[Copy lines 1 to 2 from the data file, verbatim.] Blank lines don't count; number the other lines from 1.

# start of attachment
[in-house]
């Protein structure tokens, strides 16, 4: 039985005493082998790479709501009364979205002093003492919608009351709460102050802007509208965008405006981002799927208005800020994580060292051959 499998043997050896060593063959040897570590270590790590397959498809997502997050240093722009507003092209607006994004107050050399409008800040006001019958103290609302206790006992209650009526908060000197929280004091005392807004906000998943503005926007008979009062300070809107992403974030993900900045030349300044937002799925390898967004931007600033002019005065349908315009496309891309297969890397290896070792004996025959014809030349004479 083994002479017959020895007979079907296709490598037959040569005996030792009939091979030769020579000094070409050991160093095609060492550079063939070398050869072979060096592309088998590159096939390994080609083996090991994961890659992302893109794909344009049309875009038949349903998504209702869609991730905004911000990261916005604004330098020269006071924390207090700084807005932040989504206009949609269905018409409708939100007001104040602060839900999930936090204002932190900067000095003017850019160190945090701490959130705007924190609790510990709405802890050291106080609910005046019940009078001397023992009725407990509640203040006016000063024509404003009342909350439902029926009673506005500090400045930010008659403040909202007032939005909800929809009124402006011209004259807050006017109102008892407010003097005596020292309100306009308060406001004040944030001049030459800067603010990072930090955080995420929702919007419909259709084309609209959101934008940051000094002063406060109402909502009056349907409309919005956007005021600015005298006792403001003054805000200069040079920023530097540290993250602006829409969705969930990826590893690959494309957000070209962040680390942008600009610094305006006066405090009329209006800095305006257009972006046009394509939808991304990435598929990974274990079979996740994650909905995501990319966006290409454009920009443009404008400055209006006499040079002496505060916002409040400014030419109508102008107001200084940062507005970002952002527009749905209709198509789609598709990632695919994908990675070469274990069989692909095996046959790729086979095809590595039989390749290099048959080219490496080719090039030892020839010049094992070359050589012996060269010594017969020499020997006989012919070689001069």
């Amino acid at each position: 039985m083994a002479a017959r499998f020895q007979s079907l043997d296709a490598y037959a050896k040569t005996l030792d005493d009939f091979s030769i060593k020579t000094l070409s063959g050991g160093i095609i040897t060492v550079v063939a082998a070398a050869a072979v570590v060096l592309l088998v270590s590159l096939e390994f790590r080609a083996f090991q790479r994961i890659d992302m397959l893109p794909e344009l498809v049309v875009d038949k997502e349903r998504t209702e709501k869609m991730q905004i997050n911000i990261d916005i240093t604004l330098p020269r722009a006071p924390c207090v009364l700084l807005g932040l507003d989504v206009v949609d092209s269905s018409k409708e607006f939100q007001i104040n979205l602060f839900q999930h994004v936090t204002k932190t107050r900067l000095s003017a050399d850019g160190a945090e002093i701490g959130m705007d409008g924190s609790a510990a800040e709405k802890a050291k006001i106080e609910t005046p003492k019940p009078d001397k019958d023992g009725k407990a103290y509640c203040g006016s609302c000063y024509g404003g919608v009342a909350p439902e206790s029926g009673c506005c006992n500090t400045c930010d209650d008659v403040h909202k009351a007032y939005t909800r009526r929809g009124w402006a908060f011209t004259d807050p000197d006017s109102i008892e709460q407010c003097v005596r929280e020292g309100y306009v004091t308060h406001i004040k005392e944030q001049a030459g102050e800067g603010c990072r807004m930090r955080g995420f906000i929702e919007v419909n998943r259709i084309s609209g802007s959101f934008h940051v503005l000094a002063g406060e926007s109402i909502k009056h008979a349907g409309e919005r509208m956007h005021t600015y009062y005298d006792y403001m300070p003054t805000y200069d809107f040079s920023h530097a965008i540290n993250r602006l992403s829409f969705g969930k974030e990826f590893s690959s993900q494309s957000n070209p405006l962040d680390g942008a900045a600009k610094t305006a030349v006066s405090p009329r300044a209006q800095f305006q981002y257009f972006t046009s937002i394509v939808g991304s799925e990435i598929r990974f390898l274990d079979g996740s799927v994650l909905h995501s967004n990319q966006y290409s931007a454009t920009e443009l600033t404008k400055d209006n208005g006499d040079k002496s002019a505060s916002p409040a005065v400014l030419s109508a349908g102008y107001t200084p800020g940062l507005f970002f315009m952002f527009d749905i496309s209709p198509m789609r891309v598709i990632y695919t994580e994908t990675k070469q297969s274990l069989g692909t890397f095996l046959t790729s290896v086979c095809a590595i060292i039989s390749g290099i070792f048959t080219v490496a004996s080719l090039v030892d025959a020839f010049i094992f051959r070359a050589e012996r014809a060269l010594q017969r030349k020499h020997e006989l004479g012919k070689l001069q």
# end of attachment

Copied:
[in-house]
């Protein structure tokens, strides 16, 4: 039985005493082998790479709501009364979205002093003492919608009351709460102050802007509208965008405006981002799927208005800020994580060292051959 499998043997050896060593063959040897570590270590790590397959498809997502997050240093722009507003092209607006994004107050050399409008800040006001019958103290609302206790006992209650009526908060000197929280004091005392807004906000998943503005926007008979009062300070809107992403974030993900900045030349300044937002799925390898967004931007600033002019005065349908315009496309891309297969890397290896070792004996025959014809030349004479 083994002479017959020895007979079907296709490598037959040569005996030792009939091979030769020579000094070409050991160093095609060492550079063939070398050869072979060096592309088998590159096939390994080609083996090991994961890659992302893109794909344009049309875009038949349903998504209702869609991730905004911000990261916005604004330098020269006071924390207090700084807005932040989504206009949609269905018409409708939100007001104040602060839900999930936090204002932190900067000095003017850019160190945090701490959130705007924190609790510990709405802890050291106080609910005046019940009078001397023992009725407990509640203040006016000063024509404003009342909350439902029926009673506005500090400045930010008659403040909202007032939005909800929809009124402006011209004259807050006017109102008892407010003097005596020292309100306009308060406001004040944030001049030459800067603010990072930090955080995420929702919007419909259709084309609209959101934008940051000094002063406060109402909502009056349907409309919005956007005021600015005298006792403001003054805000200069040079920023530097540290993250602006829409969705969930990826590893690959494309957000070209962040680390942008600009610094305006006066405090009329209006800095305006257009972006046009394509939808991304990435598929990974274990079979996740994650909905995501990319966006290409454009920009443009404008400055209006006499040079002496505060916002409040400014030419109508102008107001200084940062507005970002952002527009749905209709198509789609598709990632695919994908990675070469274990069989692909095996046959790729086979095809590595039989390749290099048959080219490496080719090039030892020839010049094992070359050589012996060269010594017969020499020997006989012919070689001069």